UPVC Double Glazing-Does It Save Money?

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Many of you will know from my rants on Twitter that I am not a huge fan of UPVC double glazing replacement windows fitted to older style property. Too often, we are in the habit of ripping out lovely old windows which could easily be repaired and even made just as good thermally as double glazing. To some degree I think we have been brainwashed by double glazing companies into thinking it’s the only answer.

Will Replacement Double Glazing Save You Money?

There have been claims that double glazing can cut heat loss by half, and that it’s a big money saver on fuel bills, but is this strictly true or have the figures been hyped? At best if we were to assume that you only did your windows and no other insulation, then you should reduce your overall energy bill by between 5% and 10% in the average house. However, in order for that fuel saving to be worth the initial expense, then you could be looking at anything from 18 to 65 years to get the cost of a standard £5000 installation back on an average 3 bed house, with gas fuel taking the longest to pay you back.

UPVC Double Glazing Is Not The Only Answer

On older style property badly fitted or the wrong style of double glazing chosen can detract from the value. Additionally, UPVC in particular are very bad for the environment. Waste disposal is a difficult problem because they do not break down very easily, if at all.  Also, the manufacture of UPVC uses large amounts of energy which is not great for the environment.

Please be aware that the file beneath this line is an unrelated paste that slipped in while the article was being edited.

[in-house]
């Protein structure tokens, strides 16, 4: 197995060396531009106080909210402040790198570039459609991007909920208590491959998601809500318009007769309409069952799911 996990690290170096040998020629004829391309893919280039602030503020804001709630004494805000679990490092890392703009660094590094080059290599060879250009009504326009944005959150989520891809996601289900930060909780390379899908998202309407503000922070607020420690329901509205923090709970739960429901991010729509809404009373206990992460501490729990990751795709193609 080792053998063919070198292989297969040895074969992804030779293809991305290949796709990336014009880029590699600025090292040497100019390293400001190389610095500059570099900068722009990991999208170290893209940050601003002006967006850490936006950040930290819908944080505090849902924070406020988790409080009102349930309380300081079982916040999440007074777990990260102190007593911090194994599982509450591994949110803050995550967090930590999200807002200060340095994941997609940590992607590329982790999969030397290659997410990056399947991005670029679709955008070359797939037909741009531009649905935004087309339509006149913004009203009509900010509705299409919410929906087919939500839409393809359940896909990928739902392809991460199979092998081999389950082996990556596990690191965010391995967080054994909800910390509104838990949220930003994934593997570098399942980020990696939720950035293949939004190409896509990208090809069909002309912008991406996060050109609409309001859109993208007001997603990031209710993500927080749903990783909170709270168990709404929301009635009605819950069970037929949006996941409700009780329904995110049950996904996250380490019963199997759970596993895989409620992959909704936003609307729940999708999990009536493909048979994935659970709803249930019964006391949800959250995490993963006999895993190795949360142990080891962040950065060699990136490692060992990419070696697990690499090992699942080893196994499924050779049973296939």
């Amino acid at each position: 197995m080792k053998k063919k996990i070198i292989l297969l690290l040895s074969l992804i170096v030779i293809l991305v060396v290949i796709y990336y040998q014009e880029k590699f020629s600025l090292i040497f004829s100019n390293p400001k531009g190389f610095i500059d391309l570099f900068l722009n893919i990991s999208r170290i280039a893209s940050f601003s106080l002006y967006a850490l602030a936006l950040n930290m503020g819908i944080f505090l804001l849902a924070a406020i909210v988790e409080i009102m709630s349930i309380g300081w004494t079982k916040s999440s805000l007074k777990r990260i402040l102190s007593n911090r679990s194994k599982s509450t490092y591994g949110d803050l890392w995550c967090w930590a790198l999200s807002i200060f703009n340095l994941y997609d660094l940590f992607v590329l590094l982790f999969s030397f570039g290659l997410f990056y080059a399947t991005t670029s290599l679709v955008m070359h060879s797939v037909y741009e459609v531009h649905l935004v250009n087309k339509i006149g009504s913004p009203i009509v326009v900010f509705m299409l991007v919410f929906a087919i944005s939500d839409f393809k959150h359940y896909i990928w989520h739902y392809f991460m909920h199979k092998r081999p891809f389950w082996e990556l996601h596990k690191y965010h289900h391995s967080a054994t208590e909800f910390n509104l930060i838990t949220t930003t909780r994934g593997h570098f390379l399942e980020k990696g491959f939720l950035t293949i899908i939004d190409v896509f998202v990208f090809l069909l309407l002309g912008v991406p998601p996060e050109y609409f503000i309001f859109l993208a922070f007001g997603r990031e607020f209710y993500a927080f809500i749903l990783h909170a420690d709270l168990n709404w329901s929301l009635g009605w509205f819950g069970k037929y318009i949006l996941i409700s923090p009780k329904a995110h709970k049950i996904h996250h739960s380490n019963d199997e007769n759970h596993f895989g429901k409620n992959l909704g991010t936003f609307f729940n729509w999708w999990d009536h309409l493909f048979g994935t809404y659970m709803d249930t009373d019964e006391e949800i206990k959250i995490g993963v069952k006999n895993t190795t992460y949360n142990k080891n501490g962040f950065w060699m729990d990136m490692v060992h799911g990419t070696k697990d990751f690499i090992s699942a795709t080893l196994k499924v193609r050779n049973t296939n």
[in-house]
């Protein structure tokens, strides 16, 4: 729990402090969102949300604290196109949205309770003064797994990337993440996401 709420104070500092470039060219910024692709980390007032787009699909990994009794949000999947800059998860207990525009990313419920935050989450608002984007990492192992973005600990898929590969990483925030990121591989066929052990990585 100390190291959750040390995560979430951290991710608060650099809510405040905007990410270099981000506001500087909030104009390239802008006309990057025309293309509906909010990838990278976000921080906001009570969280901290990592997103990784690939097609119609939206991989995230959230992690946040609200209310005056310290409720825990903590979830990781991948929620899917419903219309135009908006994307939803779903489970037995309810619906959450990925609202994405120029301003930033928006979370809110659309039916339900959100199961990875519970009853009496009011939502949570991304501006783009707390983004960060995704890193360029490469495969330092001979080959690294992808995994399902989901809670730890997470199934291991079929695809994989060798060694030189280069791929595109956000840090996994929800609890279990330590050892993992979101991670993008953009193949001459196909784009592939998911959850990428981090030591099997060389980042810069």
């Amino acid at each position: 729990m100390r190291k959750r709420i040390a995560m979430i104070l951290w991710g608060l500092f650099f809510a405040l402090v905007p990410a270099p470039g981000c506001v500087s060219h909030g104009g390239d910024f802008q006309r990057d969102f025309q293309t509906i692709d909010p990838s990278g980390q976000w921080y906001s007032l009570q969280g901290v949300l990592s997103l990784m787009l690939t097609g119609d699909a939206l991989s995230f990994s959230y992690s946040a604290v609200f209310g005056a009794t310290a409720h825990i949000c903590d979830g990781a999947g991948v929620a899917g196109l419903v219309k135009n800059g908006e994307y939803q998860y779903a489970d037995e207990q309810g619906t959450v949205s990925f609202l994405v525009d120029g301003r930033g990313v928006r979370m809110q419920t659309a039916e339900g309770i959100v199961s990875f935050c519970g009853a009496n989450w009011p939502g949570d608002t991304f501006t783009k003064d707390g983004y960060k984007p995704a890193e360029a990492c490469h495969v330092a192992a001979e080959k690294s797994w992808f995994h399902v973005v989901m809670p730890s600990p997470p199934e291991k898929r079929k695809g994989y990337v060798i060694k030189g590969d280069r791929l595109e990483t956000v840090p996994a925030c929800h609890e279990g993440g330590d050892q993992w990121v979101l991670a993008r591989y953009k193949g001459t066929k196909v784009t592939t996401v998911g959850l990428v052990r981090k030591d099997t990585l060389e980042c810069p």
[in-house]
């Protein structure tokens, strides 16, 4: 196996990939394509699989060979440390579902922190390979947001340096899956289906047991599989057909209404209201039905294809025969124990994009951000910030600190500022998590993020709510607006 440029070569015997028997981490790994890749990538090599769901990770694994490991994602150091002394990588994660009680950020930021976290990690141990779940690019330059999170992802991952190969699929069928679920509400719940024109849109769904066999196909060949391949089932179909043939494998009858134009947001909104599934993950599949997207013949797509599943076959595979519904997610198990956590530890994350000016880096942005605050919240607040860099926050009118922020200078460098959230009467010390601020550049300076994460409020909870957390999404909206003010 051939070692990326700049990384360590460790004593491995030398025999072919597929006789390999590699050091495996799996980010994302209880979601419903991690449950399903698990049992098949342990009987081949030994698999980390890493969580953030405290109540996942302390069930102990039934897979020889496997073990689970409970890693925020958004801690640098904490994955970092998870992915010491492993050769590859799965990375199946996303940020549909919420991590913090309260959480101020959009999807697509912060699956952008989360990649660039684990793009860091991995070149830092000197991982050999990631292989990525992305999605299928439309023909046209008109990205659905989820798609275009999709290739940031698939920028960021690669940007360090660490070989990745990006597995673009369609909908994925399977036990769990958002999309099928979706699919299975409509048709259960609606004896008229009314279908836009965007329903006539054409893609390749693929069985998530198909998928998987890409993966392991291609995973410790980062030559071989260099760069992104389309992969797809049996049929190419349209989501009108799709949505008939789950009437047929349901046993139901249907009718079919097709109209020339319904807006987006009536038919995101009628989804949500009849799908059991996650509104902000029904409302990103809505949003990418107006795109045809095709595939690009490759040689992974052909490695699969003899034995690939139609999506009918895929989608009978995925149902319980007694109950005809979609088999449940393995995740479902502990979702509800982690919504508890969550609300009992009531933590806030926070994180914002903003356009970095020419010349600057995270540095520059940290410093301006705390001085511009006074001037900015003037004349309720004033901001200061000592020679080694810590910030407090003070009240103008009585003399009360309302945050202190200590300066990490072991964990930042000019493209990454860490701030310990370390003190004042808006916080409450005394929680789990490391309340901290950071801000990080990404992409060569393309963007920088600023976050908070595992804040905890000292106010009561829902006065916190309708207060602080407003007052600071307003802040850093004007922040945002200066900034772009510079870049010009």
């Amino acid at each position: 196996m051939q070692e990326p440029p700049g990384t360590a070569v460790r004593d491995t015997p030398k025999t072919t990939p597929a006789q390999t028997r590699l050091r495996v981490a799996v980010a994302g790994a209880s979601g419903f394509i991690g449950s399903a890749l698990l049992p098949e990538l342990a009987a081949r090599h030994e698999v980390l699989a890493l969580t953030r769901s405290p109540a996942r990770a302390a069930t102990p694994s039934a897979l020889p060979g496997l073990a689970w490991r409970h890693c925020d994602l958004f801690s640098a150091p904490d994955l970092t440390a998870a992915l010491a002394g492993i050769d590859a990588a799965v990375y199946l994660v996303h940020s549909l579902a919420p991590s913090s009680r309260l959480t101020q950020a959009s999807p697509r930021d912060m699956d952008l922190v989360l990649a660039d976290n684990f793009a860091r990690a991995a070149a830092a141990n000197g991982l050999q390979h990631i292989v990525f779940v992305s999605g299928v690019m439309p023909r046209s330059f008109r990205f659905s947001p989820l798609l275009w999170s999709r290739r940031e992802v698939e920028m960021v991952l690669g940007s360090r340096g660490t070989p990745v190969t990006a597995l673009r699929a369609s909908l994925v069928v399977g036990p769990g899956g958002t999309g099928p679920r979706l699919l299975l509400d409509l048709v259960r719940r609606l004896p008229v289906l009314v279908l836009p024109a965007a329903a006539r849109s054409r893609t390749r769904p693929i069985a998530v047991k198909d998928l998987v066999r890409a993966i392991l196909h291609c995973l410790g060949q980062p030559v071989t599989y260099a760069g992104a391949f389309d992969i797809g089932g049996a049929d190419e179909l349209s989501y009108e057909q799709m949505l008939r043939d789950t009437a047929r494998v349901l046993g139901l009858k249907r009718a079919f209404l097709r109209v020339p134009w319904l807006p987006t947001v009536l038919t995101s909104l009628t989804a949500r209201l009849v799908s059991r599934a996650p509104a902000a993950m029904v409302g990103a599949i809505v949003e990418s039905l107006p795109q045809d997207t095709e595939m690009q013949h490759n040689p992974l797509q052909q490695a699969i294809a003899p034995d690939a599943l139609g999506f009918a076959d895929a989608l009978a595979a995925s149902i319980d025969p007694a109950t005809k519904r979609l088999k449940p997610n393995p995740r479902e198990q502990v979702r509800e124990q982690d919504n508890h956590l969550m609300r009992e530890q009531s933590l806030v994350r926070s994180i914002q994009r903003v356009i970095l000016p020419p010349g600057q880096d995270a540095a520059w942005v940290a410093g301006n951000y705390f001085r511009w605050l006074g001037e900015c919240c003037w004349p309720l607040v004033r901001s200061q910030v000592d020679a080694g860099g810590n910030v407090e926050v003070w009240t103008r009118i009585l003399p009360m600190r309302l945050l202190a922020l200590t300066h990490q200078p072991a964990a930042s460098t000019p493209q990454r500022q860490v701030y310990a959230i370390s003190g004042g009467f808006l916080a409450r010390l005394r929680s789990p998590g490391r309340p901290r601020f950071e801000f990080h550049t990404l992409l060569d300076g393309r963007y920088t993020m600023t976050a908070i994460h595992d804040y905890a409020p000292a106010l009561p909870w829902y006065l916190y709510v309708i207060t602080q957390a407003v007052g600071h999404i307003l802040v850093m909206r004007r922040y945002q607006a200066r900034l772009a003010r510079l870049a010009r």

So is it really worth it, and what can we do instead?

  • Replace the glass with a double glazed unit if the window style permits. A good carpenter can widen the slot the glass was in which can then be changed for the thinner double glazing options.
  • Get the window draft proofed when its renovated by using a system like Ventrolla. Most of the heat savings are about better draft proofing.
  • For winter, hang thermal backed curtains, this has the added benefit of being able to change them for lighter summer ones.
  • Don’t rip out full window, just replace the existing glass with Pilkington thin glass. It has the similar thermal properties standard double-glazing.
  • Seal up around windows with caulk to stop heat escaping.
  • Hang secondary double glazing instead and take it down in summer.

Save Yourself Money

Finally, if you are considering replacement windows in UPVC at least make an effort to have ones which fit the style of the building ( like the picture at the top of this post.) You can save yourself substantial amounts per window if you fit them to the existing wooden sub frame ( if it’s not rotten), and, you’ll find there will be less mess and ‘making good’ to do afterward. Unless your frames are completely rotten its not necessary to replace them, they can easily be repaired. Don’t let the window company talk you into ripping out the whole lot.

Remember, old houses need to breathe to a certain degree, and were not made to be airtight, which can contribute towards damp in older housing if air flow is restricted.

NB: (Remember, current building regs state they must be fitted with low emissivity glass (sometimes called ‘low-E’ or ‘K-glass’). Look for FENSA registered installers.)

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